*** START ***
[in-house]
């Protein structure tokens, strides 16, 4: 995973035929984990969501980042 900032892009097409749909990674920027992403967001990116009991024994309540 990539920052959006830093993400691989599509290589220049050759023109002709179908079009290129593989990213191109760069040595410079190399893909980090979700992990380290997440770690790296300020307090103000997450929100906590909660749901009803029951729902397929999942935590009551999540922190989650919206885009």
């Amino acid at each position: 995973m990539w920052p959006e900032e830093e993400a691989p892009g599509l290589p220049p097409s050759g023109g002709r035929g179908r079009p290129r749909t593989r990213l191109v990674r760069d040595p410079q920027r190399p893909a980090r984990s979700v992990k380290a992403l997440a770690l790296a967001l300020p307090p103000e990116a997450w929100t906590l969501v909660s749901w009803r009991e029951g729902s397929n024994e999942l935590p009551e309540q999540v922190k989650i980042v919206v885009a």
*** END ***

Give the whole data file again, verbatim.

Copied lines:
[in-house]
């Protein structure tokens, strides 16, 4: 995973035929984990969501980042 900032892009097409749909990674920027992403967001990116009991024994309540 990539920052959006830093993400691989599509290589220049050759023109002709179908079009290129593989990213191109760069040595410079190399893909980090979700992990380290997440770690790296300020307090103000997450929100906590909660749901009803029951729902397929999942935590009551999540922190989650919206885009």
């Amino acid at each position: 995973m990539w920052p959006e900032e830093e993400a691989p892009g599509l290589p220049p097409s050759g023109g002709r035929g179908r079009p290129r749909t593989r990213l191109v990674r760069d040595p410079q920027r190399p893909a980090r984990s979700v992990k380290a992403l997440a770690l790296a967001l300020p307090p103000e990116a997450w929100t906590l969501v909660s749901w009803r009991e029951g729902s397929n024994e999942l935590p009551e309540q999540v922190k989650i980042v919206v885009a």